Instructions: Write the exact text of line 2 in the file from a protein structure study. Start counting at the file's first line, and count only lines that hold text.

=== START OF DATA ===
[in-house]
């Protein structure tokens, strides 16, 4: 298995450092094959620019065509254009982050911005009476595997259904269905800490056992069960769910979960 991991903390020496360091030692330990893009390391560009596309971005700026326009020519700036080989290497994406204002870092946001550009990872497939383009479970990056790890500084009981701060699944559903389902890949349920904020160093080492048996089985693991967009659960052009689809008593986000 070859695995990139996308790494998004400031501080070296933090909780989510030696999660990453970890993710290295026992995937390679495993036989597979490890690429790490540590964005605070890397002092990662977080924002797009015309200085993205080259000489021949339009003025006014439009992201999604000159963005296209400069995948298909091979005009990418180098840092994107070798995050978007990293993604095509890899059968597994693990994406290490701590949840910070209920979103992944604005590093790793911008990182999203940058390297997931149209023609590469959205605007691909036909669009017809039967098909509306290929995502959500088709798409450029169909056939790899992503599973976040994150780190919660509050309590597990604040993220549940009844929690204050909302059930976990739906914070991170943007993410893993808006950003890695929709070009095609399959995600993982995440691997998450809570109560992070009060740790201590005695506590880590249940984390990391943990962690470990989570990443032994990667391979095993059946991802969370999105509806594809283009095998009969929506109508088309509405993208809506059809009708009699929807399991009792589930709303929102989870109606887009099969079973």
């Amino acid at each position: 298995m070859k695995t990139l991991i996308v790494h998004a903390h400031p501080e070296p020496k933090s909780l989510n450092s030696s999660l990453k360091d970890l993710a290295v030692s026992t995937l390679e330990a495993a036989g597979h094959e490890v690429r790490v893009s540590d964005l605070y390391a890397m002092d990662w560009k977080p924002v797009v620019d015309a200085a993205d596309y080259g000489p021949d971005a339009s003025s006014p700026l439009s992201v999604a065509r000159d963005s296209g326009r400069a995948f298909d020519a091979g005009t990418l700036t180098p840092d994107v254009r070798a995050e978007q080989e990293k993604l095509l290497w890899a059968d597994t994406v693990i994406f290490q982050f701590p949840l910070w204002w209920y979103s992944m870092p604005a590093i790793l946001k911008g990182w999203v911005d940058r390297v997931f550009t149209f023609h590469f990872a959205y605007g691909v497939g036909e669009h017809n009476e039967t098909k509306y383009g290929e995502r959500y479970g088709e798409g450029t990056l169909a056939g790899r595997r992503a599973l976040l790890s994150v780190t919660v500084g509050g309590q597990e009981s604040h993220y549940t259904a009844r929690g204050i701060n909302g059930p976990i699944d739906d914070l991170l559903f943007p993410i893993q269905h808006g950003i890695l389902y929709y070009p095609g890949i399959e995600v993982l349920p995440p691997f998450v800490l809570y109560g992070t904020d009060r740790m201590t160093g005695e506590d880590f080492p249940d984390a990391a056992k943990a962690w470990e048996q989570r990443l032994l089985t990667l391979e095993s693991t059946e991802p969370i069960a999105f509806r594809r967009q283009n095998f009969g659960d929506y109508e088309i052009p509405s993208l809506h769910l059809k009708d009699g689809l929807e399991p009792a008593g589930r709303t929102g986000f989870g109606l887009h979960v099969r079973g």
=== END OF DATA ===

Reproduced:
């Protein structure tokens, strides 16, 4: 298995450092094959620019065509254009982050911005009476595997259904269905800490056992069960769910979960 991991903390020496360091030692330990893009390391560009596309971005700026326009020519700036080989290497994406204002870092946001550009990872497939383009479970990056790890500084009981701060699944559903389902890949349920904020160093080492048996089985693991967009659960052009689809008593986000 070859695995990139996308790494998004400031501080070296933090909780989510030696999660990453970890993710290295026992995937390679495993036989597979490890690429790490540590964005605070890397002092990662977080924002797009015309200085993205080259000489021949339009003025006014439009992201999604000159963005296209400069995948298909091979005009990418180098840092994107070798995050978007990293993604095509890899059968597994693990994406290490701590949840910070209920979103992944604005590093790793911008990182999203940058390297997931149209023609590469959205605007691909036909669009017809039967098909509306290929995502959500088709798409450029169909056939790899992503599973976040994150780190919660509050309590597990604040993220549940009844929690204050909302059930976990739906914070991170943007993410893993808006950003890695929709070009095609399959995600993982995440691997998450809570109560992070009060740790201590005695506590880590249940984390990391943990962690470990989570990443032994990667391979095993059946991802969370999105509806594809283009095998009969929506109508088309509405993208809506059809009708009699929807399991009792589930709303929102989870109606887009099969079973």